Now Mireia Montes and Ignacio Trujillo (University of La Laguna, Spain) have used Hubble’s long stare to construct visible-light and near-infrared color images of the cluster. They split these color images by brightness, so that they can examine the color not just of the luminous galaxies but also of the much fainter intracluster light.
“The authors say that the intracluster light is a not-well defined quantity, observationally speaking,” says theorist Emanuele Contini (University of Trieste, Italy). “I would say that observers do not have many other choices!” While theorists can track every star as they model a galaxy cluster’s evolution, observational astronomers must define intracluster light as any light below some threshold in surface brightness.
Given the incredibly faint threshold, few telescopes are capable of saying much about intracluster light other than that it exists. But in these Hubble observations, Montes and Trujillo can use the color of the cluster’s faintest glow to reveal the ghost stars’ age.
Compared to stars contained with the cluster’s galaxies, the ghost stars emit bluer light, implying a higher metal content. (Astronomers have an odd habit of defining metals as anything not hydrogen or helium. Generally, the more metals a star contains, the younger it is.) The ghost stars appear to be on average between 3 and 9 billion years younger than the stars within the cluster's galaxies, closer in age and metallicity to stars within a Milky Way-size galaxy.
When Montes and Trujillo calculate the total mass emitting the "ghost light", they find it's 6% or so of the cluster’s total stellar mass. In other words, more than a hundred billion Suns’ worth of stars are floating around between the cluster’s galaxies.
Knowing the mass and age of the cluster's ghost light, the authors propose a simplest-case scenario: sometime relatively recently in this cluster’s history, violent collisions tore apart between four and six Milky Way-size galaxies, scattering their stars into intergalactic space. Contini notes that this is undoubtedly a lower limit, since any given galaxy collision is more likely to strip some stars rather than utterly destroy the galaxy.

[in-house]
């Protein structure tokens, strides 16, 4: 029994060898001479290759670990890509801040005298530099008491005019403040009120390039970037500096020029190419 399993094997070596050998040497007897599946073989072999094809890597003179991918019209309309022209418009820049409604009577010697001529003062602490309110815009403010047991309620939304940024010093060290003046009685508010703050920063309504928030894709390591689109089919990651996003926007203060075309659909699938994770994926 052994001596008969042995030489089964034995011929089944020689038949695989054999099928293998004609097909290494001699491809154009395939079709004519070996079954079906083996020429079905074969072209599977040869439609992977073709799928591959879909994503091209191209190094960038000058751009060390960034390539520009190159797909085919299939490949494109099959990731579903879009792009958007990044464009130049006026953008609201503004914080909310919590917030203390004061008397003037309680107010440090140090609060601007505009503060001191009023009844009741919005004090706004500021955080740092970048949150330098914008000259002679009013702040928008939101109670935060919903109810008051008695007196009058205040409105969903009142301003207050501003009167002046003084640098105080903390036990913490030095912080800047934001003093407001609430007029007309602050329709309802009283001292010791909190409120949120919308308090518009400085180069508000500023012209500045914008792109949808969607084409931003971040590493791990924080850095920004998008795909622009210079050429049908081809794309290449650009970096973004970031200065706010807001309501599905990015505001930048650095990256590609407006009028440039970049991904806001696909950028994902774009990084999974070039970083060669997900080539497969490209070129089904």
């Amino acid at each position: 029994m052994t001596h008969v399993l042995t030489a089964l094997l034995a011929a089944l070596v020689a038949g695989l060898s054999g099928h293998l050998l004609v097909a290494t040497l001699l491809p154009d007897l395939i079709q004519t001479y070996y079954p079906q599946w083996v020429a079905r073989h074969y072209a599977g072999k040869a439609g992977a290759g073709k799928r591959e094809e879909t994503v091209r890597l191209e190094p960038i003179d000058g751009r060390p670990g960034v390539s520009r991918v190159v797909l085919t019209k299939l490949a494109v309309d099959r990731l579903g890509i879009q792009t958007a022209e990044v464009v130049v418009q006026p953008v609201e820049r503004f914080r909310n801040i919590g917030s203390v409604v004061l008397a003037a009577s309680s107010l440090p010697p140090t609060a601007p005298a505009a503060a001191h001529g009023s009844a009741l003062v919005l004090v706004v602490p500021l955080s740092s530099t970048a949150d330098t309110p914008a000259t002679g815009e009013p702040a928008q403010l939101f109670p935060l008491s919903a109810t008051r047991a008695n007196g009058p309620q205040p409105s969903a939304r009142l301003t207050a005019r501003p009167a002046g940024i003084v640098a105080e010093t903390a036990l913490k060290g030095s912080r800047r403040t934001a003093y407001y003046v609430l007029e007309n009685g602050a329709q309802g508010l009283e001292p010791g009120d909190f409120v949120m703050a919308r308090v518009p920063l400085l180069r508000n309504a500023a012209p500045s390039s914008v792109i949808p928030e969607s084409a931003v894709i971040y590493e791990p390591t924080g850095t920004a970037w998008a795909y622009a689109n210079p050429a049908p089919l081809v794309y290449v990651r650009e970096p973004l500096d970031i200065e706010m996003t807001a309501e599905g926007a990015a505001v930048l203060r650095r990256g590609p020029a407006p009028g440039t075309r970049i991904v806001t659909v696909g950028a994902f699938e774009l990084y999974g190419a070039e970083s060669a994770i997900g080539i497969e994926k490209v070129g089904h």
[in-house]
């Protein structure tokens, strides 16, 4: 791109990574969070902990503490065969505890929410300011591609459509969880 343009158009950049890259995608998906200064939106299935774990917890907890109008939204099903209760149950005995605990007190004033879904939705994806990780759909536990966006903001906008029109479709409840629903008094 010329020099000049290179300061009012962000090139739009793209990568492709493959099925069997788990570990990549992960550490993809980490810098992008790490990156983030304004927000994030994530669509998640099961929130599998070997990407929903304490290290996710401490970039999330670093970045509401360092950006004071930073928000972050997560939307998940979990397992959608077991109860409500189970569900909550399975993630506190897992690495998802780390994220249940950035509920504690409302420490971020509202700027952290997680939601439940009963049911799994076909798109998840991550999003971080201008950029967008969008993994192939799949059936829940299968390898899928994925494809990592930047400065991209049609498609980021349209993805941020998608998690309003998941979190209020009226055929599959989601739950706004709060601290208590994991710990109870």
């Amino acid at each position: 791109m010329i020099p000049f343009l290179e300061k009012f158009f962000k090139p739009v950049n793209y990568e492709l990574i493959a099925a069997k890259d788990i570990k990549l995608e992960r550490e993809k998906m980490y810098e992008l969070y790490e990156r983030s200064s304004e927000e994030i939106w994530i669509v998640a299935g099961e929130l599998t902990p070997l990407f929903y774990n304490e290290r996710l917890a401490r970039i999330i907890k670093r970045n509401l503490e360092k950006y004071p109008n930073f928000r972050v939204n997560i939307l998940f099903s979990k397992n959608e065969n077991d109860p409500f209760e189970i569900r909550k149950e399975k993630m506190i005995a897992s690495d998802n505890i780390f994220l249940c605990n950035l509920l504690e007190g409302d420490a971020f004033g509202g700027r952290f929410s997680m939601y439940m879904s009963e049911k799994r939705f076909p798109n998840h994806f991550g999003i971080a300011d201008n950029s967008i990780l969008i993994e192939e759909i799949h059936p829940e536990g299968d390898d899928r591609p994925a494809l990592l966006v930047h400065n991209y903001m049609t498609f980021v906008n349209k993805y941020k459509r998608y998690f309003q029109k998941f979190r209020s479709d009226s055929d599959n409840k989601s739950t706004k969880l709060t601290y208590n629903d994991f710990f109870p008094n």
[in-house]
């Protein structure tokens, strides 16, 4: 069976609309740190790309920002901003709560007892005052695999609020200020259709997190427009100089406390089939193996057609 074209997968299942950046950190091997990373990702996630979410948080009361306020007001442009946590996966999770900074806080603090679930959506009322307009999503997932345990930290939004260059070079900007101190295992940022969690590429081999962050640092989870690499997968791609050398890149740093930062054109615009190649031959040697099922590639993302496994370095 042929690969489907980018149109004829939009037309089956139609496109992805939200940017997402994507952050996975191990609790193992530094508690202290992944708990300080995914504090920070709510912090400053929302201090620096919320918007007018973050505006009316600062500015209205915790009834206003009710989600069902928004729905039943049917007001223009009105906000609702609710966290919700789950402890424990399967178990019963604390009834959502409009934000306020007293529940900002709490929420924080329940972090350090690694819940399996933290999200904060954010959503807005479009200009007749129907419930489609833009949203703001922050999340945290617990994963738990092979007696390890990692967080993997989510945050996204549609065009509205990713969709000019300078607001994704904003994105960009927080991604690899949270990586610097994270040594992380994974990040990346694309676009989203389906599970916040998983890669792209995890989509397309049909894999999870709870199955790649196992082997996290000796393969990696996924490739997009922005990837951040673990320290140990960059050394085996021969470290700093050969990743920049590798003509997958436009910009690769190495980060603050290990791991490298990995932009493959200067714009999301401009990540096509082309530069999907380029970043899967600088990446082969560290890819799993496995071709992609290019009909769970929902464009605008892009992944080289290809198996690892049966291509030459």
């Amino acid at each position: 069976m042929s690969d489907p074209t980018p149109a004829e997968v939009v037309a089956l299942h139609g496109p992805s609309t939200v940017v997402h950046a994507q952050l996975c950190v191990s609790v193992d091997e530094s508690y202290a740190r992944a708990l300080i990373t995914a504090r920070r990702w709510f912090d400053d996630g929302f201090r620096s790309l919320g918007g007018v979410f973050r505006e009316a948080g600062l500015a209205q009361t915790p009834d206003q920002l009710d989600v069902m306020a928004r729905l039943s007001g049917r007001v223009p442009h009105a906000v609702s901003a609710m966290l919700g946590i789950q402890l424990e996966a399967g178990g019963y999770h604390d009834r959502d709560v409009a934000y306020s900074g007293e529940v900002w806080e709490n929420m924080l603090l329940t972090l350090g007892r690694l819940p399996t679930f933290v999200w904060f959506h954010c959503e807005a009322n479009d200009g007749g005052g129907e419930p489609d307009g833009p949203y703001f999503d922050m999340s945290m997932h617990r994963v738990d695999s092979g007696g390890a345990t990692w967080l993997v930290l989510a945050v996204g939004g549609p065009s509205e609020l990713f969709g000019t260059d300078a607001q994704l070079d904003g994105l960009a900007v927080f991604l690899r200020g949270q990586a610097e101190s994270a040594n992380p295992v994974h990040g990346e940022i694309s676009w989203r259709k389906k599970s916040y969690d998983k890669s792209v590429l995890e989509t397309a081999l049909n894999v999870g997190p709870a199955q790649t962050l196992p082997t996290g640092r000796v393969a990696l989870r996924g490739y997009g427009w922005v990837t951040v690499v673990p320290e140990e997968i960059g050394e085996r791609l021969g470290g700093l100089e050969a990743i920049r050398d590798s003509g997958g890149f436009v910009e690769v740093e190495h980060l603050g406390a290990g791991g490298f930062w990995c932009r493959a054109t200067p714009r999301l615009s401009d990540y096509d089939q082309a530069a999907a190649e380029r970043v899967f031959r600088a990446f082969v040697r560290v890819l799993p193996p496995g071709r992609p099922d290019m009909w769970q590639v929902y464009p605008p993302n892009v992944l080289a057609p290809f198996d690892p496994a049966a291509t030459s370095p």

Montes and Trujillo plan similar studies to piece together the collision history for the Fronter Fields’ other five galaxy clusters. The duo will also expand their study of Abell 2744 to include Hubble’s ultraviolet observations, which can pin down the ghost stars’ ages with even higher precision, a step theorists and observational astronomers alike agree is necessary to understanding galaxy clusters’ violent pasts.
M. Montes & I. Trujillo. "Intracluster Light at the Frontier: A2744." Astrophysical Journal. October 20, 2014.
Learn more about what the Frontier Fields have in store for us in our January 2015 issue - subscribe now!
The innermost planet is well known for its speedy motion around the Sun, but you can spot it early in November hovering over the eastern horizon before sunrise.
In Roman mythology, Mercury is the fleet-footed messenger of the gods. His planetary namesake is equally famous for quick movement. The innermost planet zips around the Sun in just 88 days. This orbital pep, combined with the planet's closeness to the Sun, gives Mercury a reputation of being difficult to spot in the sky.
But, really, it's not hard to see Mercury — and this coming week you'll have a chance to prove it to yourself.
Mercury is in the midst of its best morning appearance of the year. It's been rapidly climbing in the predawn twilight, and on November 1st its elongation (angular separation) from the Sun maxes at 18.7°.
That's not particularly favorable; the planet's greatest elongation can reach 28° at times. However, thanks to a favorable tilt of the ecliptic during northern autumn, these crisp mornings the planet is perched almost directly above the Sun.How To See Mercury in November
As the month begins, Mercury rises about 90 minutes before the Sun, and it climbs to about 10° above the horizon as twilight starts to brighten. (Your clenched fist, held at arm's length, covers roughly 10° of sky.) So find a spot with a clear, unobstructed view toward east, and then head out about an hour before dawn. Skygazers in the U.S. will be adjusting clocks on November 2nd, as we return to standard time; after that aim to be outside no later than about 5:30 a.m.
Mercury shines at magnitude –0.6 on November 1st, so it will be fairly easy to spot. Also look for the star Spica, fainter at 1st magnitude, a few degrees to the planet's lower right. As the days pass, Spica will climb higher and Mercury will slip — by November 8th their roles have reversed, with Spica higher up.
The planet brightens throughout November, as it rounds the Sun and becomes more fully illuminated from Earth's perspective. But dawn's twilight outpaces and soon overwhelms that modest gain. So plan to spot Mercury while you can — by eye during the next two weeks and using binoculars during the week afterward.
Add a comment below (especially if your a Mercury "first-timer") to let me know about your efforts to spot this elusive celestial target.
Want to hold the innermost planet in your hands? Check out Sky & Telescope's new, highly detailed Mercury globe.